Three Points To Teaching Your Child The Alphabet

Three Points To Teaching Your Child The Alphabet

Learning the alphabet is a key part of your child's education especially when it comes to learning to read and write. It is important that children learn not only to recite the letters in order, but also to recognize letters out of sequence. In addition, after mastering basic recognition, children will need to learn the sounds each letter represents and how to write it.

While many parents recognize how important learning the alphabet is to their child they are not always sure how to go about teaching the alphabet to their child. Many parents spend a lot of money on expensive products and programs designed to teach the alphabet but that really isn't necessary and in fact may well be counterproductive.

As a literate adult you don't need any tools, programs or books to help you in your quest to teach the ABCs to your child. You already possess all you need in your head (your own knowledge of the alphabet) and in your house. There are three simple keys to teaching your child the alphabet:

  • Make it fun
  • Make it real
  • Make it regular

The most important rule to remember when teaching young children is to make sure that learning is fun. If you can make lessons into a game, a craft, or a song then your child will be a willing and eager participant. If you make learning into something boring or something that looks like work then you will have to fight your child every step of the way. Your child wants to spend time having fun with you so why not make lessons into fun time that you spend together so you both look forward to the experience? Just because a lesson was fun enough to make your child want to do it again-and-again does not lessen its value. Learning can be fun and something that was learned in an enjoyable way is much more likely to stick with your child in the long term than a lesson that was forced. If you can make learning the alphabet fun for your child then you will have accomplished two very important steps toward your child's long-term success -- knowledge of the alphabet and an eagerness to learn.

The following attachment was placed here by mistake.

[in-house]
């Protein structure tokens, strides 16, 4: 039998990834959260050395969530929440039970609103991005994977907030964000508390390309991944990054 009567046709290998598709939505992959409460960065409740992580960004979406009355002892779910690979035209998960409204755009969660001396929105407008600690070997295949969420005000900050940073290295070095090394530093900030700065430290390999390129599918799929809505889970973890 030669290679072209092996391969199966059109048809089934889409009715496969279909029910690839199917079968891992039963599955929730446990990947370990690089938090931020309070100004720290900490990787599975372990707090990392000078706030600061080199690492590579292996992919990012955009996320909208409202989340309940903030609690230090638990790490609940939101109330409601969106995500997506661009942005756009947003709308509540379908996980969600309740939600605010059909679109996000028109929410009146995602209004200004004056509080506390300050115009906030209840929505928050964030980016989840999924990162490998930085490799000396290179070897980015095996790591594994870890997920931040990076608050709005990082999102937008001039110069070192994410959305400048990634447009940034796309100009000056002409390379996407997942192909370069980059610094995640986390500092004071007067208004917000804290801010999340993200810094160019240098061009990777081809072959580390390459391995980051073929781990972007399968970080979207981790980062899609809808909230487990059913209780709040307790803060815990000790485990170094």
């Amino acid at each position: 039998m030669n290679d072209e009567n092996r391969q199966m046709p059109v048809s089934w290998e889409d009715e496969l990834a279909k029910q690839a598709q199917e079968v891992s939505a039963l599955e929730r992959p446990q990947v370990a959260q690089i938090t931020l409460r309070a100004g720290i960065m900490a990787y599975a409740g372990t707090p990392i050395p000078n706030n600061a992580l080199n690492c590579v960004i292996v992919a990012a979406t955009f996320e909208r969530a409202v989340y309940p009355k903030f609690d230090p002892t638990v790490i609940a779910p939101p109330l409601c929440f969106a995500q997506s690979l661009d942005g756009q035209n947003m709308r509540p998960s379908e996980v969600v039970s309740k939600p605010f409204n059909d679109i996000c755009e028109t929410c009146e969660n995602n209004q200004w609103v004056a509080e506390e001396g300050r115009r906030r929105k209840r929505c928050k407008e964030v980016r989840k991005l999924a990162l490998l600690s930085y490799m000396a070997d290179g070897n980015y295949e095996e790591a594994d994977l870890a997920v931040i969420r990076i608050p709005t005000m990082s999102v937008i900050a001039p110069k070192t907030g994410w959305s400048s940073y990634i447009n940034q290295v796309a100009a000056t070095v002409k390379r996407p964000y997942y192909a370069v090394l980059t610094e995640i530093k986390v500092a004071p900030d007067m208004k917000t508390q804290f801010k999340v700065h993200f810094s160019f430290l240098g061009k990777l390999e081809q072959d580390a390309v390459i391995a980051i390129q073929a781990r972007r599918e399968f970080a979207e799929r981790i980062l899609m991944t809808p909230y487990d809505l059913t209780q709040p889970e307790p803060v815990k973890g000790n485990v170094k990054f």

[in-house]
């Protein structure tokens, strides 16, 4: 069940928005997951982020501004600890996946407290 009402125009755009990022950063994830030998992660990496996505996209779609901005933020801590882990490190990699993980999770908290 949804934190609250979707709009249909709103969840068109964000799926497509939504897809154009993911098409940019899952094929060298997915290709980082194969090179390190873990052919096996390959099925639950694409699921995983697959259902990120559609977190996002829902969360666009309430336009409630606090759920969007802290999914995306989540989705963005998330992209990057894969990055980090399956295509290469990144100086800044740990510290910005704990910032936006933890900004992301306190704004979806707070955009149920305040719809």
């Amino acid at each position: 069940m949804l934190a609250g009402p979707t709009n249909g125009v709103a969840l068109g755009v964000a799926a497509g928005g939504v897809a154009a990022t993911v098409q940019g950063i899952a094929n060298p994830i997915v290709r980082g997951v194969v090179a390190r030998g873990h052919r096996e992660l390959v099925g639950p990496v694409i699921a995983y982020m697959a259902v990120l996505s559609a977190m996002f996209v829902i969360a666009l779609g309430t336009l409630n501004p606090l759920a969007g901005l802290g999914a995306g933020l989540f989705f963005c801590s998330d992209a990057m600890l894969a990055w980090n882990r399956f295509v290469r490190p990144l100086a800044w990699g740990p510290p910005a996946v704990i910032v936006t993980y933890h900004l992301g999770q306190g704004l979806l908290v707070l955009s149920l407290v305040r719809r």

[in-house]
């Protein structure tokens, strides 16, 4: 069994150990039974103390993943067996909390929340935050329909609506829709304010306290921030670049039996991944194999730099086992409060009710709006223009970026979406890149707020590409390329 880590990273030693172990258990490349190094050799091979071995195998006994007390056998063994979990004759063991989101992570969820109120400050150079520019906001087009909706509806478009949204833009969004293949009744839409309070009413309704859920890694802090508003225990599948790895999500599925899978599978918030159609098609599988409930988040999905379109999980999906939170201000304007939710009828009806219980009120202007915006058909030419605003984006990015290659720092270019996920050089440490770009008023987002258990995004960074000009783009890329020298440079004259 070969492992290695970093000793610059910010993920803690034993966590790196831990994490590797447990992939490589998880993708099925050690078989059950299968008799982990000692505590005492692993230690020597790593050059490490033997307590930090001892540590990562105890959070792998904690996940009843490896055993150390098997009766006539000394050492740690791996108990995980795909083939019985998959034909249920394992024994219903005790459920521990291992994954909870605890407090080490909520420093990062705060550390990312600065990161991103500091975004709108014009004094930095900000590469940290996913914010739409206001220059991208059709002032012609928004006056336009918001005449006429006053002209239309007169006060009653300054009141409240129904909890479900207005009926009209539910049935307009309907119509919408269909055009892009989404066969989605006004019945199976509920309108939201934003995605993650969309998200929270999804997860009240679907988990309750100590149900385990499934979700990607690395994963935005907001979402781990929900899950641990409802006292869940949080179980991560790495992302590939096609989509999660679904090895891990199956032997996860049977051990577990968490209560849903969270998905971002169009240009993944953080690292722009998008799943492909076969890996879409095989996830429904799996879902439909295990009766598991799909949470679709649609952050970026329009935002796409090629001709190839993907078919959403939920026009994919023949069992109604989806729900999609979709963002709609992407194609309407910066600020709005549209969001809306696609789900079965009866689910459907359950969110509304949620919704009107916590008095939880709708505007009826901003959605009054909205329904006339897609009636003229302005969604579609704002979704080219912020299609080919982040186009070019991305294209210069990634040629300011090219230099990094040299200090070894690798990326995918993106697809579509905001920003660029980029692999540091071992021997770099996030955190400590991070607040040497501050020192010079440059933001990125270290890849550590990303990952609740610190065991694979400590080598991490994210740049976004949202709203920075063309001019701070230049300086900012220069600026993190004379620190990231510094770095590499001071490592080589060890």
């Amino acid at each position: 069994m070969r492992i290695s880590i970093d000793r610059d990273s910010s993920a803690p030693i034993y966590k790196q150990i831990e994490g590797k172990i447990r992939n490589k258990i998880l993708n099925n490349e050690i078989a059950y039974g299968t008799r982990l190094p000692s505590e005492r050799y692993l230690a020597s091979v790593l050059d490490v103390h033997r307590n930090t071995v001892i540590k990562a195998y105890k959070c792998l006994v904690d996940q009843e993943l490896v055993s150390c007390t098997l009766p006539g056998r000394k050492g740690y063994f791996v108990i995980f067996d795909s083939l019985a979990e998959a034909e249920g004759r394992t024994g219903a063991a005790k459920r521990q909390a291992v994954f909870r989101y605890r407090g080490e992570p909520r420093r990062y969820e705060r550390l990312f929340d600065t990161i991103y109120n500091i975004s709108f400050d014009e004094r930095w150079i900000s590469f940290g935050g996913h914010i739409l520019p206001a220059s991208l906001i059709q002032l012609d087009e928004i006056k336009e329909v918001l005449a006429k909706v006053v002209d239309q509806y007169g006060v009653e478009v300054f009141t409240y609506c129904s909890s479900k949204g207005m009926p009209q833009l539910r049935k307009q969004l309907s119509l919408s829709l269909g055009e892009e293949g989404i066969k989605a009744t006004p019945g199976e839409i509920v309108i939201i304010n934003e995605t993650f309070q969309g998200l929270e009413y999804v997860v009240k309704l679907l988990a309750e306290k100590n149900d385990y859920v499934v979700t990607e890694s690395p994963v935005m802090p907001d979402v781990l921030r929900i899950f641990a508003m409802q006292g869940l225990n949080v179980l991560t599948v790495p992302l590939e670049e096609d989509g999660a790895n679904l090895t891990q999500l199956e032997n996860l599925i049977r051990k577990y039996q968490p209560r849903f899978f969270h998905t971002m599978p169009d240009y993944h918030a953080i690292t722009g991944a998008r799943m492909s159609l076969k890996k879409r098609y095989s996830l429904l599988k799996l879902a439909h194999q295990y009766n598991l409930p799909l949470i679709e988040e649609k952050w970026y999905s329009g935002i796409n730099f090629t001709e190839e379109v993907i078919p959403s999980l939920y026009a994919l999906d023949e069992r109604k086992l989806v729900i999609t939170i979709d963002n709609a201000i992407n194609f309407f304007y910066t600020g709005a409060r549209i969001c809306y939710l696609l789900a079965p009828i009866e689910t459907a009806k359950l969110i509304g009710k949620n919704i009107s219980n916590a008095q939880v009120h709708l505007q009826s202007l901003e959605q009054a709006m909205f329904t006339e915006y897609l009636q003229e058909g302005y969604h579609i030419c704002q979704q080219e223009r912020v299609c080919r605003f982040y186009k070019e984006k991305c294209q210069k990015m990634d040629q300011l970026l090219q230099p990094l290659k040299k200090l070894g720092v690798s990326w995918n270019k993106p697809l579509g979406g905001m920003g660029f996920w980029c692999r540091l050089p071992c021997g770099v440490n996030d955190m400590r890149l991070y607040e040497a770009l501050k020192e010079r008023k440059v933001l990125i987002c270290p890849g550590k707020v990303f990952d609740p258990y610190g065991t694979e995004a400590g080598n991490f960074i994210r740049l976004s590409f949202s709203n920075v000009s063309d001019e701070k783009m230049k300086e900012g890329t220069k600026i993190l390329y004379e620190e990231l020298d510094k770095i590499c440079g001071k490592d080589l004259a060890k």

Young children need to experience their world through their senses. They do learn in the more traditional ways -- seeing and hearing -- but often prefer a more tactile approach that includes touching, smelling, and tasting. The more you can make the letters of the alphabet come alive for your child and give your child access to those letters in a way that utilizes their senses then the easier it will be to learn. Also, utilizing the real world for your lessons will not only save you money but will also help you teach your child the value of literacy.

Preschoolers learn at an incredibly fast rate but because they are learning and experiencing so many new things they can forget what they have learned just as quickly. That is why it is important to make lessons a regular part of your child's day. It doesn't mean that you have to set aside a separate part of the day because often alphabet lessons can take place at the grocery store, in the car, or at the kitchen table. What is important is that you consistently introduce the letters to your child in various forms and consistently reinforce the acquisition of the alphabetic principle. Even after your child has mastered the alphabet make sure you periodically review the letters so they don't lose the knowledge.

If you make learning the alphabet fun, real, and consistent then your preschooler will definitely have a head start when the time comes to learn to read.